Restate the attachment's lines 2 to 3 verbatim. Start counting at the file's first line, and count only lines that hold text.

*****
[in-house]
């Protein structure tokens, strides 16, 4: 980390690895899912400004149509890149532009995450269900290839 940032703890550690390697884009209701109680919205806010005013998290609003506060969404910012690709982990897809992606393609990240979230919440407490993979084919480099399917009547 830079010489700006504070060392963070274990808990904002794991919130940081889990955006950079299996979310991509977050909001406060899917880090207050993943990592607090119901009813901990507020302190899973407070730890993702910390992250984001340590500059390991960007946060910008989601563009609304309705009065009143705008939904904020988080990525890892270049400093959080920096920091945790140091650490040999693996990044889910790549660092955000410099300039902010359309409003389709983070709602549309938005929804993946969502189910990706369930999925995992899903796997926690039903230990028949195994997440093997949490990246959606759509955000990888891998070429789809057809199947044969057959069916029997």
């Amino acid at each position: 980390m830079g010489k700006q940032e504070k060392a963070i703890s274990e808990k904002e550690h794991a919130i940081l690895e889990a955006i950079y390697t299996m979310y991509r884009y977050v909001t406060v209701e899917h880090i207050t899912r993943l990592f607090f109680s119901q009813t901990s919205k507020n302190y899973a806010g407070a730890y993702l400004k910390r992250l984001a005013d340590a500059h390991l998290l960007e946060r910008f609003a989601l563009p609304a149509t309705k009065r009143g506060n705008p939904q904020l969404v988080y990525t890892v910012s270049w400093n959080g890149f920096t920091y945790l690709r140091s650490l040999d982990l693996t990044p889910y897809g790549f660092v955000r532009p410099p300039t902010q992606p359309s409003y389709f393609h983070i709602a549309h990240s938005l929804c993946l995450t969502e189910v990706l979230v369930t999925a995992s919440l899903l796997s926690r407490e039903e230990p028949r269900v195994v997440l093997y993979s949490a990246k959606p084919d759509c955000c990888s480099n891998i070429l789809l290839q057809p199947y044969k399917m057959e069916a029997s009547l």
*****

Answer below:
């Protein structure tokens, strides 16, 4: 980390690895899912400004149509890149532009995450269900290839 940032703890550690390697884009209701109680919205806010005013998290609003506060969404910012690709982990897809992606393609990240979230919440407490993979084919480099399917009547 830079010489700006504070060392963070274990808990904002794991919130940081889990955006950079299996979310991509977050909001406060899917880090207050993943990592607090119901009813901990507020302190899973407070730890993702910390992250984001340590500059390991960007946060910008989601563009609304309705009065009143705008939904904020988080990525890892270049400093959080920096920091945790140091650490040999693996990044889910790549660092955000410099300039902010359309409003389709983070709602549309938005929804993946969502189910990706369930999925995992899903796997926690039903230990028949195994997440093997949490990246959606759509955000990888891998070429789809057809199947044969057959069916029997």
């Amino acid at each position: 980390m830079g010489k700006q940032e504070k060392a963070i703890s274990e808990k904002e550690h794991a919130i940081l690895e889990a955006i950079y390697t299996m979310y991509r884009y977050v909001t406060v209701e899917h880090i207050t899912r993943l990592f607090f109680s119901q009813t901990s919205k507020n302190y899973a806010g407070a730890y993702l400004k910390r992250l984001a005013d340590a500059h390991l998290l960007e946060r910008f609003a989601l563009p609304a149509t309705k009065r009143g506060n705008p939904q904020l969404v988080y990525t890892v910012s270049w400093n959080g890149f920096t920091y945790l690709r140091s650490l040999d982990l693996t990044p889910y897809g790549f660092v955000r532009p410099p300039t902010q992606p359309s409003y389709f393609h983070i709602a549309h990240s938005l929804c993946l995450t969502e189910v990706l979230v369930t999925a995992s919440l899903l796997s926690r407490e039903e230990p028949r269900v195994v997440l093997y993979s949490a990246k959606p084919d759509c955000c990888s480099n891998i070429l789809l290839q057809p199947y044969k399917m057959e069916a029997s009547l």